51. Kipling, Rudyard | Define Kipling, Rudyard At
Cultural Dictionary Kipling, Rudyard definition An English author of the late nineteenth and early twentieth centuries. Kipling is known for his children's books such as The, Rudyard

52. The Story Of The Gadsby From Project Gutenberg
Early story in etext and zip format, from Project Gutenberg.

53. Kipling, Rudyard | Kipling, Rudyard Information | HighBeam Research - FREE Trial
Kipling, Rudyard Research Kipling, Rudyard articles at Find information, facts and related newspaper, magazine and journal articles in our online encyclopedia.

54. Soldiers Three (Part II) From Project Gutenberg
Part two of this story which was first published in India in 1888. From Project Gutenberg.

55. Kipling, Rudyard
Joseph Rudyard Kipling (December 30, 1865 – January 18, 1936) was a British author and poet, born in India, who was best known in his own time as a poet who wrote in a neat
Kipling, Rudyard
From New World Encyclopedia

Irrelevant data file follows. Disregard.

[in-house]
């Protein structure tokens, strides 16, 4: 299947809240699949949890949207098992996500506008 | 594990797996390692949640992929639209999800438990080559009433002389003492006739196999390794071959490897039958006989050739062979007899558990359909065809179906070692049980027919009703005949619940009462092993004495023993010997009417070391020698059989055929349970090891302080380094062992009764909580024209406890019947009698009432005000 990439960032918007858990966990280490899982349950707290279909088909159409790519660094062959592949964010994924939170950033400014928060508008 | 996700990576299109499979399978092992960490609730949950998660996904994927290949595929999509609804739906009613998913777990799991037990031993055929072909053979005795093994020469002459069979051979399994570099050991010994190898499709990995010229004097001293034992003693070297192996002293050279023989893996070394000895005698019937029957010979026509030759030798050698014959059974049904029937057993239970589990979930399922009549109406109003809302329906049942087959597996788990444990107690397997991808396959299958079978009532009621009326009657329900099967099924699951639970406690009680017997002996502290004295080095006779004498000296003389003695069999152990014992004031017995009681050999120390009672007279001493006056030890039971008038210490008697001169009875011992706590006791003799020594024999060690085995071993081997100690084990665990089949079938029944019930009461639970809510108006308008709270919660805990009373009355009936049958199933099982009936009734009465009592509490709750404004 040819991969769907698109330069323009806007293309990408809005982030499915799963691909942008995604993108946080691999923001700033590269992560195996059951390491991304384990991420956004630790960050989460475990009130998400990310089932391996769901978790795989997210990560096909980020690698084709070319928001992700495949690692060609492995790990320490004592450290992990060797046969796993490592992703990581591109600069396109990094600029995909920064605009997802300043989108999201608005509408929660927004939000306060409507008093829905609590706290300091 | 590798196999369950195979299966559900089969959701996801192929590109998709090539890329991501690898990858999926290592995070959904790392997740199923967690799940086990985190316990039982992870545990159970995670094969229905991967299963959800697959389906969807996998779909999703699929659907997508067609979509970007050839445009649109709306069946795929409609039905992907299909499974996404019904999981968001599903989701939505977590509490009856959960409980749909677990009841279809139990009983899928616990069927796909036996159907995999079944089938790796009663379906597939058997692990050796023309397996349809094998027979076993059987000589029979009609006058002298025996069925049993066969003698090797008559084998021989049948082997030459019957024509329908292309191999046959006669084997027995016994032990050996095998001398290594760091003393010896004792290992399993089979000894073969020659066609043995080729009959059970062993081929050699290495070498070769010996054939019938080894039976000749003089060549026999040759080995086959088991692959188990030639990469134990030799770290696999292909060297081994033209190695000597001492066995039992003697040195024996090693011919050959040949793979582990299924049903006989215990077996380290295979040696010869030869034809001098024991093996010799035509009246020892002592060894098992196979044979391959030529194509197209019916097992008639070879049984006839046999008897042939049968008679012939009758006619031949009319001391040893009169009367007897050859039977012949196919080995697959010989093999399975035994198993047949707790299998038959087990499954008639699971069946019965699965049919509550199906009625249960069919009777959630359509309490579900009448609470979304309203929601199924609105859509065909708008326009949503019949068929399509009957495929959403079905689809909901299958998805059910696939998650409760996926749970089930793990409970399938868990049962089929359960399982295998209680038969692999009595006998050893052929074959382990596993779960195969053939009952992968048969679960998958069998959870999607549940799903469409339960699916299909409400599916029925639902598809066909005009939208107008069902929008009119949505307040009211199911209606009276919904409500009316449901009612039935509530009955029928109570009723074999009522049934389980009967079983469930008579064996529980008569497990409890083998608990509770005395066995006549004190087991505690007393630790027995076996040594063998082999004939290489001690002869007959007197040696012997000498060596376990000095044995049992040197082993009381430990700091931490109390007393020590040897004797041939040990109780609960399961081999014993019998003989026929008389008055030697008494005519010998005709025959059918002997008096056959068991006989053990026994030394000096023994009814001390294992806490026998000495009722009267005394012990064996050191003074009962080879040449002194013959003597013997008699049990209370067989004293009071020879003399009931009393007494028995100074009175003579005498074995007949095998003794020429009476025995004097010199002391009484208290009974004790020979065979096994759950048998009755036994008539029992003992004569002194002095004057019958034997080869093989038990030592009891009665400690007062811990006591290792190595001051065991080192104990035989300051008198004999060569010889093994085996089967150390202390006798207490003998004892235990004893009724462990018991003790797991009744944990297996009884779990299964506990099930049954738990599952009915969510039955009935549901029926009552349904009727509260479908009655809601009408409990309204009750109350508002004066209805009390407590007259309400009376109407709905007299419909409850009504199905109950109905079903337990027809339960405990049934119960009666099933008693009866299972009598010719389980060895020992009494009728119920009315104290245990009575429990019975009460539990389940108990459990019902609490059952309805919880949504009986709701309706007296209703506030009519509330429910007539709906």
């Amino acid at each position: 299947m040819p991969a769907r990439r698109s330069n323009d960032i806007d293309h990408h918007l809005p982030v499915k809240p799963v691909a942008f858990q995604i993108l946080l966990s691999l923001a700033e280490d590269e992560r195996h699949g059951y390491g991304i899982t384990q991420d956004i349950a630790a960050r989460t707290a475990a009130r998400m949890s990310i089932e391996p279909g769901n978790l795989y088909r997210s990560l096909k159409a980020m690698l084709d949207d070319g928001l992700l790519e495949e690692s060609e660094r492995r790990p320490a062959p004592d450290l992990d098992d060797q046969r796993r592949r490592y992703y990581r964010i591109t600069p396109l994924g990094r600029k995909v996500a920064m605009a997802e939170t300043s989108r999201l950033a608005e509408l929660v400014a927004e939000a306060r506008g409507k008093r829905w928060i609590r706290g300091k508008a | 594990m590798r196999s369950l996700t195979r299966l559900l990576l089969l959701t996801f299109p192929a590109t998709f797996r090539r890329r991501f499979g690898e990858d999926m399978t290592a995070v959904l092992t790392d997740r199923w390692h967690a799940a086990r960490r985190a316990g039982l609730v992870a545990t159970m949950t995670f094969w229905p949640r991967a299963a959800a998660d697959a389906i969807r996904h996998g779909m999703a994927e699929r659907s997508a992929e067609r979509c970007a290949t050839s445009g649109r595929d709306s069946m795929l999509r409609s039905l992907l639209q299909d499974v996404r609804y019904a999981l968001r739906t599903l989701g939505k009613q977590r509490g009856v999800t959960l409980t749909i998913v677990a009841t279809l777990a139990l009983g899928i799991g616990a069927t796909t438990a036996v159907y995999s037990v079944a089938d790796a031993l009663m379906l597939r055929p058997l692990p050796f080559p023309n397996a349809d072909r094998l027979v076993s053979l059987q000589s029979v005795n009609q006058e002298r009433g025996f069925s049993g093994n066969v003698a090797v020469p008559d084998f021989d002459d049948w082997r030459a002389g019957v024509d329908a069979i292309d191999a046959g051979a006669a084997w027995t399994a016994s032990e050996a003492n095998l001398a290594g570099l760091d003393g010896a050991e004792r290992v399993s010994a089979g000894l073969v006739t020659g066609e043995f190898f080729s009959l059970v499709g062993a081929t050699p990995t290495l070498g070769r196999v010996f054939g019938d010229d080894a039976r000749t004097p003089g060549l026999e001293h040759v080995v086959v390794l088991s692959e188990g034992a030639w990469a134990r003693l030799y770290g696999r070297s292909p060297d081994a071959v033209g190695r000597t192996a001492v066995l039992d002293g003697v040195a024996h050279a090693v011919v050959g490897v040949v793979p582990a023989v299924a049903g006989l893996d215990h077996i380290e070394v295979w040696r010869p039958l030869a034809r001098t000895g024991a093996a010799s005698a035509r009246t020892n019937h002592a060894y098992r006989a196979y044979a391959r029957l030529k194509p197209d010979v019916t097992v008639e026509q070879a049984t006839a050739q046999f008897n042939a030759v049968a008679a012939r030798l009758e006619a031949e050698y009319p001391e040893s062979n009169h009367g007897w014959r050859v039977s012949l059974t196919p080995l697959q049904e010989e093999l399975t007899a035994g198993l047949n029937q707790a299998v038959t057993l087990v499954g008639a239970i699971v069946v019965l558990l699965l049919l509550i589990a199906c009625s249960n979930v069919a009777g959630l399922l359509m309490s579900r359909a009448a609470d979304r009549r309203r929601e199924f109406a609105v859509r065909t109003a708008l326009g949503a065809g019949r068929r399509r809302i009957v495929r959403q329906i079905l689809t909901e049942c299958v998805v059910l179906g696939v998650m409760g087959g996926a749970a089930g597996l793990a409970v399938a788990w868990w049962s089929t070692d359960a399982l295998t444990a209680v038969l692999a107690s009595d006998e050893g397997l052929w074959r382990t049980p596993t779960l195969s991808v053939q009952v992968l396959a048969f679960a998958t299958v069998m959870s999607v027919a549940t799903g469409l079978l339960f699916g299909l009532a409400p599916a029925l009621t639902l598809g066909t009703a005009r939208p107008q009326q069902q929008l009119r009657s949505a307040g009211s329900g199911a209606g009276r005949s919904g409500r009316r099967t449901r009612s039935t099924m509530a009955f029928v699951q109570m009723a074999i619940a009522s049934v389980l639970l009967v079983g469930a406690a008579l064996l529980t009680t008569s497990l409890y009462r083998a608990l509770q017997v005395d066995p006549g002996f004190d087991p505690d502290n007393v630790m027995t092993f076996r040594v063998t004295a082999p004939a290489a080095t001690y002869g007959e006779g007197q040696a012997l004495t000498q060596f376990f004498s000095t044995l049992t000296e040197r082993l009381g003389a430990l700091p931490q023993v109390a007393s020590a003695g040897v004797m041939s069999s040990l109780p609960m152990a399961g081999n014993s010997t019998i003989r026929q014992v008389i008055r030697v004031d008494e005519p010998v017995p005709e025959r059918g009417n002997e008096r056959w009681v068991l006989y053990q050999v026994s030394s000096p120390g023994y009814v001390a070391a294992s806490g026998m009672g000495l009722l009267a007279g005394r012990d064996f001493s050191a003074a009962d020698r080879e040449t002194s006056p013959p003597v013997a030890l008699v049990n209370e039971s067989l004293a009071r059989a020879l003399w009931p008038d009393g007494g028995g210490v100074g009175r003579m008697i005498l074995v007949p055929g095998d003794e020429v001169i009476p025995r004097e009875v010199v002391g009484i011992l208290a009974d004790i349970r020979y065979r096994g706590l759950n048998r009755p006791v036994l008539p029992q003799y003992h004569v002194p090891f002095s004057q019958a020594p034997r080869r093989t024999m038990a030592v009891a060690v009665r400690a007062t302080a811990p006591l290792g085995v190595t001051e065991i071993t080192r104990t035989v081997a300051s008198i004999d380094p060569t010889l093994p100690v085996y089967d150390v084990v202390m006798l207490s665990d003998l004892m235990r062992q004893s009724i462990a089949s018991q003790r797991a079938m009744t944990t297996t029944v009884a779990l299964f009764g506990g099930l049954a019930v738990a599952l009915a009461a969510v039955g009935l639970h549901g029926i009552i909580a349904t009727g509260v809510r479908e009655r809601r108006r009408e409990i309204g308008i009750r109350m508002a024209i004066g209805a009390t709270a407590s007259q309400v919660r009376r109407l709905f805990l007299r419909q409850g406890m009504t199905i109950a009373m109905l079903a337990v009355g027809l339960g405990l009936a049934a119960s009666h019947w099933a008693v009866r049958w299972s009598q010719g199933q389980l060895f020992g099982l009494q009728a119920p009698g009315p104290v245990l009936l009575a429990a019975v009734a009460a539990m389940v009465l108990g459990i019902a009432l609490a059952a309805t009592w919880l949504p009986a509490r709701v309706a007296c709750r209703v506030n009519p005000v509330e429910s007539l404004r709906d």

Jump to: navigation search Previous (Rudra) Next (Ruffed grouse) Rudyard Kipling Joseph Rudyard Kipling (December 30, 1865 – January 18, 1936) was a British author and poet, born in India , who was best known in his own time as a poet who wrote in a neat, clean style that made his poetry readily accessible at a time when most English poetry was turning towards dense symbolism and complexity. Kipling's fame as a poet was so great during his own time that he became the first Englishman to earn the Nobel Prize for Literature . Kipling's reputation as a poet, however, has suffered considerably since his death due in large part to his political views on imperialism and his racist attitudes towards minorities. Kipling, of course, was a man of his times, and his views were rather common for an Englishman at the turn of the twentieth century; nonetheless, Kipling was easily the most vocal and most talented writer of his generation to voice his support for imperialism, and as a result his works have become intimately associated with imperialism itself, so much so that ironically, Kipling has become closely associated with post-colonialist literary theory, which uses critical readings of Kipling's works as the groundwork for a critique of imperialism at large. Despite Kipling's troubled history, he has contributed a number of works which remain popular, and which are largely untarnished by his unfortunate political opinions. Among the most famous of these is his brief poem, "If," which is, arguably, the most widely anthologized poem in the English language. In addition to poetry, Kipling is best known today among general readers for his enduringly popular children's books, most notably